In the Middle Ages, Bruges was a hub of the global economy. Rainer Ganahl’s sculpture is in the form of the world’s first stock exchange, which is located on Vlamingstraat. With the silting up of the harbour, the stock exchange also vanished from Bruges. The people felt powerless to stop it, much as we seem to be helpless spectators of climate change.
The words ‘UBER CAPITALISM’ rotate above the chocolate sculpture - as the Benz logo used to in so many German cities. ‘UBER’ evokes connotations with the Nazi’s concept of the ‘Übermensch’ and refers to the app that allows anyone with a car and a smartphone to start a taxi company. In a broader sense, it also refers to the sharing economy. We use apps for numerous services. This digital manifestation of our non-stop culture helps, entertains, leads, tracks and analyses us at all times, wherever we are.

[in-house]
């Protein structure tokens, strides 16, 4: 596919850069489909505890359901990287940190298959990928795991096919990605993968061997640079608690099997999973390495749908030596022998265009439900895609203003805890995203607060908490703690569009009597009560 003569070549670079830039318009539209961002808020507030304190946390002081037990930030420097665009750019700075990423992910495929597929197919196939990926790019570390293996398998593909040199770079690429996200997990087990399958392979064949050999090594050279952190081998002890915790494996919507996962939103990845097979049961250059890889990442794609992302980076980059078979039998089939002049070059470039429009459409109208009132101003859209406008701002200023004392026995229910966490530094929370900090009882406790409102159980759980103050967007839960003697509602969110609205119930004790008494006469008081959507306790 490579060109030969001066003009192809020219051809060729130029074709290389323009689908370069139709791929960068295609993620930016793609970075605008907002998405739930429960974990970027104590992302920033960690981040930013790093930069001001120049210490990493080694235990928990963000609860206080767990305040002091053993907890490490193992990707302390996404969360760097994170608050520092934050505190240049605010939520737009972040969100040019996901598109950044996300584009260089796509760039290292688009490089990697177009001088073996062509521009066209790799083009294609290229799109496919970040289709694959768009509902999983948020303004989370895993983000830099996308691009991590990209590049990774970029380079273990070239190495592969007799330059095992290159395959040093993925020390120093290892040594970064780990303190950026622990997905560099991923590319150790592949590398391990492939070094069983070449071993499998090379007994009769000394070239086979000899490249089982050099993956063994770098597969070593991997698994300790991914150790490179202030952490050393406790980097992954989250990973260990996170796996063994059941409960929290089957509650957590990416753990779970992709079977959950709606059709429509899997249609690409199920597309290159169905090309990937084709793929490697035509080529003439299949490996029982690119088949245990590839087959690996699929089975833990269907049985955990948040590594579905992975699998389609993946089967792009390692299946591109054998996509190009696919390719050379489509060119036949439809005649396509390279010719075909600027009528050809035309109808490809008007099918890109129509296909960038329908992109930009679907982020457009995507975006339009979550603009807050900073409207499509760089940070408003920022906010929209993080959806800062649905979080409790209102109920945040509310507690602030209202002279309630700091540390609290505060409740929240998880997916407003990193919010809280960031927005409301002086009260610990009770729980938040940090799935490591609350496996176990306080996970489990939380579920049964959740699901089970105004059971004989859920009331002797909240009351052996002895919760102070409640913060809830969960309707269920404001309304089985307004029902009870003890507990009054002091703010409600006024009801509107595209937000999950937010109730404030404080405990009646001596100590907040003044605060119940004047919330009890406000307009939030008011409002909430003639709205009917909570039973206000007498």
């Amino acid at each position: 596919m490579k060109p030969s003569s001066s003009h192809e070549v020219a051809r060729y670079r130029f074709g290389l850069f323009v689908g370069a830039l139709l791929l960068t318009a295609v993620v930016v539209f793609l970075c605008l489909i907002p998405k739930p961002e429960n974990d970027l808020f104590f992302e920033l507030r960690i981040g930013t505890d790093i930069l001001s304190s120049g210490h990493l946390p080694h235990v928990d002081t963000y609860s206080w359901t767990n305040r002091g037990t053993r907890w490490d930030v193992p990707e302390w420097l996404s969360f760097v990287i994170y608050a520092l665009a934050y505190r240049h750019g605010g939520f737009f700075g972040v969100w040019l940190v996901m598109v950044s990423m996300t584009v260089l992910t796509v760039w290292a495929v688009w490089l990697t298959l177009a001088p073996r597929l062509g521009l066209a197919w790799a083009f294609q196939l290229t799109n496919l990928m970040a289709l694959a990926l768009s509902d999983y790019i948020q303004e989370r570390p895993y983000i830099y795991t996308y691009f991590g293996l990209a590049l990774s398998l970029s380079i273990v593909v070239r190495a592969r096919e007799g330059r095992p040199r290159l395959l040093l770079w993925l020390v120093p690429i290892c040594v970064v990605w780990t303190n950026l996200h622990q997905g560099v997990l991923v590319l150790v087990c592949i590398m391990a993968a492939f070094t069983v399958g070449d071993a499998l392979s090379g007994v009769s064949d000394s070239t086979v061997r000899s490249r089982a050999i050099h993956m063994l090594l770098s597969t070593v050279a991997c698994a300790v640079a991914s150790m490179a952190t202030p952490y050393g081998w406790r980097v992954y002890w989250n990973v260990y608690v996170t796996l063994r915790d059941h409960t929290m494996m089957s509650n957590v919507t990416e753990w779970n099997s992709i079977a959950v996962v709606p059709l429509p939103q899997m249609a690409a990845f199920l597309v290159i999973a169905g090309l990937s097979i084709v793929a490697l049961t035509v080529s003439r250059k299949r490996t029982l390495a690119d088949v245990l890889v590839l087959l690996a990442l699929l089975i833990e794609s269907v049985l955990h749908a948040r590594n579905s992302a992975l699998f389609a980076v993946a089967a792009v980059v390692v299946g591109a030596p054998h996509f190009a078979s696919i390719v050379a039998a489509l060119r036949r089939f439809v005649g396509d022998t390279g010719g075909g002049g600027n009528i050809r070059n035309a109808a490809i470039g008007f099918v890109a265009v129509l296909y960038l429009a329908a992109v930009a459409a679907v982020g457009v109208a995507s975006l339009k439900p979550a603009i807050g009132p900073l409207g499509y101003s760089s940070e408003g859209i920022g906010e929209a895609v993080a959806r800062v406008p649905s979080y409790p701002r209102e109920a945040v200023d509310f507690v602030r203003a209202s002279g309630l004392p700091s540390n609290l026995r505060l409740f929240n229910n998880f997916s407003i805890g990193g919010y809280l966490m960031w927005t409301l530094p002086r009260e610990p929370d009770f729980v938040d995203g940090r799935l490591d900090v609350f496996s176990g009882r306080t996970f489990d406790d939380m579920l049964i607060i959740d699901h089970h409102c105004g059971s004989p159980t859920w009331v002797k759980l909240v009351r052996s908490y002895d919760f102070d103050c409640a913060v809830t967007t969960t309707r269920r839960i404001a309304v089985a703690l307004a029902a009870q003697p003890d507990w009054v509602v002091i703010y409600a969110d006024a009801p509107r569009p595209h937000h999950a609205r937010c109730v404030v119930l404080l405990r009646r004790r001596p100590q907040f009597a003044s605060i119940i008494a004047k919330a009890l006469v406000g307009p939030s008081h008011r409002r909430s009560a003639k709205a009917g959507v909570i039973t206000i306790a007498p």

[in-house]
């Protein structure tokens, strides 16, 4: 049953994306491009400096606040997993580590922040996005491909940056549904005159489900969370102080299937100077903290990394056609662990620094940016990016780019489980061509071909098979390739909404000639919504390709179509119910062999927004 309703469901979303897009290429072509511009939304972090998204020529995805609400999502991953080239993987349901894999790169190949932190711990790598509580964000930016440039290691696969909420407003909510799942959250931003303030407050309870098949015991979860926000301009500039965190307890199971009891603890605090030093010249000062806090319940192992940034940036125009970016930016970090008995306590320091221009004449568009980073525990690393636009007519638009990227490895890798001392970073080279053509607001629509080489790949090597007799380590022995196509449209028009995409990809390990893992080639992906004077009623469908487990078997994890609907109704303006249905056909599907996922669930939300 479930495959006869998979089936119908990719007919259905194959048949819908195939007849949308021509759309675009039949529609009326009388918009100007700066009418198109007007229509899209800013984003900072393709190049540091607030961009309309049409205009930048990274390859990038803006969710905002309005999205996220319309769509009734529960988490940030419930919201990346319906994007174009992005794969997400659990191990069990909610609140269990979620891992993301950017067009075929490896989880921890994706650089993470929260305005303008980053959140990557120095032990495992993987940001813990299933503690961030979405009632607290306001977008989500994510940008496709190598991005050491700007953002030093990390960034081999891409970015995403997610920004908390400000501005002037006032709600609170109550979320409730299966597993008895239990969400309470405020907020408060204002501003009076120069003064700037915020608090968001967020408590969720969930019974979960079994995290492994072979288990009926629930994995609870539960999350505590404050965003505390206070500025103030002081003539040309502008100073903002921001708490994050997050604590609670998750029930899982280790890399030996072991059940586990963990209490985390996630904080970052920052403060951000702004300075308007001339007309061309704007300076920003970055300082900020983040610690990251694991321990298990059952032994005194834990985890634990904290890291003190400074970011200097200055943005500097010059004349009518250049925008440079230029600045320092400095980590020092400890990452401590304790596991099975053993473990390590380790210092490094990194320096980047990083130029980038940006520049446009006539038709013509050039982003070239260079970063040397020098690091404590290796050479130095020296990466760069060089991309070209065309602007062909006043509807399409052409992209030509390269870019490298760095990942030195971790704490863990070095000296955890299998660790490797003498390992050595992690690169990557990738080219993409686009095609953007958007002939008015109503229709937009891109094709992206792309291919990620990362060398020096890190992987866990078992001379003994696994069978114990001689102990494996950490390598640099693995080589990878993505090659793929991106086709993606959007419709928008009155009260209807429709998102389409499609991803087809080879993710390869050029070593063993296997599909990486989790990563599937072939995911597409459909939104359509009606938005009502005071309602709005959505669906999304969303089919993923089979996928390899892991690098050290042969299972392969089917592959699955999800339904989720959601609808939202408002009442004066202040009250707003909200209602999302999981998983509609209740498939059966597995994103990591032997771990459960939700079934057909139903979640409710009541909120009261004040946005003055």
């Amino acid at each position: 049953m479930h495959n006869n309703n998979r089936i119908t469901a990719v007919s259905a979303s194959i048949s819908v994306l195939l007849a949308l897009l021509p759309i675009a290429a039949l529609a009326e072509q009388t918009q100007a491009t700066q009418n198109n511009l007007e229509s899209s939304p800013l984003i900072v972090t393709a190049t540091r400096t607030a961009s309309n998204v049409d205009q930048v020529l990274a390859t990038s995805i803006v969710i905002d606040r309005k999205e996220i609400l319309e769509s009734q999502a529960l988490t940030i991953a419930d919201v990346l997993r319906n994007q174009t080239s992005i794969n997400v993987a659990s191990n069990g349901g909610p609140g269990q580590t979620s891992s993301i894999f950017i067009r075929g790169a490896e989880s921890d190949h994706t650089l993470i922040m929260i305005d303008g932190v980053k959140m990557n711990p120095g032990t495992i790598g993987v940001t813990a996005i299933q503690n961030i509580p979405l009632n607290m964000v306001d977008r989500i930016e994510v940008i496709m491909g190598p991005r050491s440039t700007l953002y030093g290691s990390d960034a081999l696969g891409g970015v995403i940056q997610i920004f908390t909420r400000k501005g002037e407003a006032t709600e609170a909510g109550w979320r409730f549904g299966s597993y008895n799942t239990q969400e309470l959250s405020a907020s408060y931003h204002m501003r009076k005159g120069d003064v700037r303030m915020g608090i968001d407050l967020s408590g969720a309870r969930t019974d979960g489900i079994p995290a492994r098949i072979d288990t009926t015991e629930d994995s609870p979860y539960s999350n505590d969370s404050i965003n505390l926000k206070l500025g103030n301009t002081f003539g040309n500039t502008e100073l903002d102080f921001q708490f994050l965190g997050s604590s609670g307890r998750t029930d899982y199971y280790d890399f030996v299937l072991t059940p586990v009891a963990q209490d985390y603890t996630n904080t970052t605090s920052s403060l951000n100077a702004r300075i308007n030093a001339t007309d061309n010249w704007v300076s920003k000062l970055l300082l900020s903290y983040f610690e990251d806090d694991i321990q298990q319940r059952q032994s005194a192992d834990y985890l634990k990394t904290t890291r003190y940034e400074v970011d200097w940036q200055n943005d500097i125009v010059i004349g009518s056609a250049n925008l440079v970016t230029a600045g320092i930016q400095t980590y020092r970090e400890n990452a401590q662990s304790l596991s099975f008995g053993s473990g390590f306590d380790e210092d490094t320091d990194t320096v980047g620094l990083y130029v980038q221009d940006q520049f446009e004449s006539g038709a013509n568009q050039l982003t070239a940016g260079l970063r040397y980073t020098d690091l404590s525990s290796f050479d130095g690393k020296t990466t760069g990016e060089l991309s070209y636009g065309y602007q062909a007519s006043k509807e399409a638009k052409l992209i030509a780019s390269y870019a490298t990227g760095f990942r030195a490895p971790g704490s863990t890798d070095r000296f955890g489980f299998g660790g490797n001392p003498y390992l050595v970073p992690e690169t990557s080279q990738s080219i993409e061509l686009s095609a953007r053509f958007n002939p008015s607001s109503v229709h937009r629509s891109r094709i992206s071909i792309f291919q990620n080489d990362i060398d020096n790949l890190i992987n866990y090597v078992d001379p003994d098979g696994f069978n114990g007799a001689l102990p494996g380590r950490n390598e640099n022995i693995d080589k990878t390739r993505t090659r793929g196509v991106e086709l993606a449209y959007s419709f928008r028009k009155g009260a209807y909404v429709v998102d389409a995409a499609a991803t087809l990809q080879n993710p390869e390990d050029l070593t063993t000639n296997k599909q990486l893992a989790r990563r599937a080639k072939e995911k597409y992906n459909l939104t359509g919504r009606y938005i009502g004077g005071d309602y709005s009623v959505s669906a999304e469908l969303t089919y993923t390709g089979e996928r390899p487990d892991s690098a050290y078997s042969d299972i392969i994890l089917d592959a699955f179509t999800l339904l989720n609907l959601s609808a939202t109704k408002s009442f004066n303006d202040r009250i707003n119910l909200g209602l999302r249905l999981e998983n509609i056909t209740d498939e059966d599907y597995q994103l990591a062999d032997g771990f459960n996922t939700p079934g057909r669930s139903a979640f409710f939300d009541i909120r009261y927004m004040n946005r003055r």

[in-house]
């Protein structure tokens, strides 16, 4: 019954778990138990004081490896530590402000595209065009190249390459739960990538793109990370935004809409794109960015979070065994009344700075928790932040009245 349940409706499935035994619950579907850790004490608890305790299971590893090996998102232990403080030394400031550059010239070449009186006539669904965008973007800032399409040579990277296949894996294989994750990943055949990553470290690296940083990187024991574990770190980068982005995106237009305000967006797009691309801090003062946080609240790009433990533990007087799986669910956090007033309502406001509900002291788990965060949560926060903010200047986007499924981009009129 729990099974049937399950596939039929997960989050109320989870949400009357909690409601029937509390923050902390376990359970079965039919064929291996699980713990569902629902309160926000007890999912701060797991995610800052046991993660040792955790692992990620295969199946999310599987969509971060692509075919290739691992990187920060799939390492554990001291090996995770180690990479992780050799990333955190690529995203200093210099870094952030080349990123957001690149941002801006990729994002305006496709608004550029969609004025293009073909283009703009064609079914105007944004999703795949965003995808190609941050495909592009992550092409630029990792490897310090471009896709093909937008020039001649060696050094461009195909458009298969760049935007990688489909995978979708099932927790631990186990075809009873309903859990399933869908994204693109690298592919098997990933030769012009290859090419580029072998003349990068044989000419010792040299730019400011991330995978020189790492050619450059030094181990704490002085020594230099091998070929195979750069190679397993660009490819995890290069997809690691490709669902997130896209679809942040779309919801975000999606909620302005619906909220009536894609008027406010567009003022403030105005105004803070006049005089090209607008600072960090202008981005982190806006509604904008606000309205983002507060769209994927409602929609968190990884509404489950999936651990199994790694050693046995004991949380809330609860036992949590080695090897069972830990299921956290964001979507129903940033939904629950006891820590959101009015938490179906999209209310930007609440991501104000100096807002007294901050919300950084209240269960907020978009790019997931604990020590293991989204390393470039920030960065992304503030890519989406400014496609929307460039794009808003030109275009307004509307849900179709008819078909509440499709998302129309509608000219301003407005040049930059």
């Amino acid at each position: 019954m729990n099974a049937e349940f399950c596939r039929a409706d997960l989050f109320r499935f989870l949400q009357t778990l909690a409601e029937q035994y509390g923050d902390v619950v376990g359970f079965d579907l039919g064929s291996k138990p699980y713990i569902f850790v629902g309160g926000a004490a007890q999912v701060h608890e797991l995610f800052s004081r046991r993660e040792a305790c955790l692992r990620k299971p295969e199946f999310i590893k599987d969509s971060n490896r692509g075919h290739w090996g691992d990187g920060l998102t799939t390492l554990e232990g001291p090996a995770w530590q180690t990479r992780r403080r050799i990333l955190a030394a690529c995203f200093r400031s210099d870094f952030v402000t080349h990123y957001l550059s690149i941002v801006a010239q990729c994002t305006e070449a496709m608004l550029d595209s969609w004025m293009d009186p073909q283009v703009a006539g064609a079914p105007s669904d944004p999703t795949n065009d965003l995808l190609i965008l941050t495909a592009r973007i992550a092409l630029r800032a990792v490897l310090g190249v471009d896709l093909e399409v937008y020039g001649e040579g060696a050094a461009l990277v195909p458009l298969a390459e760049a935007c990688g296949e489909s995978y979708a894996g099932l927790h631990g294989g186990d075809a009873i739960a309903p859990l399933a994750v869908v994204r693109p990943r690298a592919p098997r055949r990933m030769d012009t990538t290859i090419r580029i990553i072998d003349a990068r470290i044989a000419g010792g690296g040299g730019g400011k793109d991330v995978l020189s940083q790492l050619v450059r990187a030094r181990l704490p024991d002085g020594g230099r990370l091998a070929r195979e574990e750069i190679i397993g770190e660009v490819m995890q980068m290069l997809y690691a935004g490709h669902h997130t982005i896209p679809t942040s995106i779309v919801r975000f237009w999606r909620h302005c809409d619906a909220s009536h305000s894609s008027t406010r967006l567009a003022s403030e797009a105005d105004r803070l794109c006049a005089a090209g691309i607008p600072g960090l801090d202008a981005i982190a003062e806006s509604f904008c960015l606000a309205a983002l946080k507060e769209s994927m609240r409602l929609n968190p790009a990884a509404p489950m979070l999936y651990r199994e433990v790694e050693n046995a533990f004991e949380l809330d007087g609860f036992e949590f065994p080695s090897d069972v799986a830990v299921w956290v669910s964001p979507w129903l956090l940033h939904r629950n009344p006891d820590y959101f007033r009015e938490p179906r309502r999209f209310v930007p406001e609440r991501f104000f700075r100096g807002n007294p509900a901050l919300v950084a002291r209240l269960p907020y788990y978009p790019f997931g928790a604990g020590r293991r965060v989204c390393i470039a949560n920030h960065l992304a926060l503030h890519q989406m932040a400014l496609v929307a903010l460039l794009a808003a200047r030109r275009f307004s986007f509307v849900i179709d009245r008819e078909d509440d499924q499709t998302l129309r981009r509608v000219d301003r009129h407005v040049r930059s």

The temporality and perishability of chocolate refers to a growing ambivalence towards the new capitalism, the future impact of which cannot be accurately predicted. In lovely Bruges, world centre of chocolate, the conflicts that rage on in the rest of the world seem very far away. However, cocoa production has its dark underbelly, with roots in colonialism and the current reality of child labour, human trafficking and hazardous working conditions.
Rainer Ganahl (b.1961, Bludenz, AT) lives in New York. He has participated in the biennials of Venice, Istanbul, Gwangju, Moscow, Seville and Bucharest and others. Rainer Ganahl has also published two books, DADALENIN (Taube, Berlin) and El Mundo (Mousse, Milan).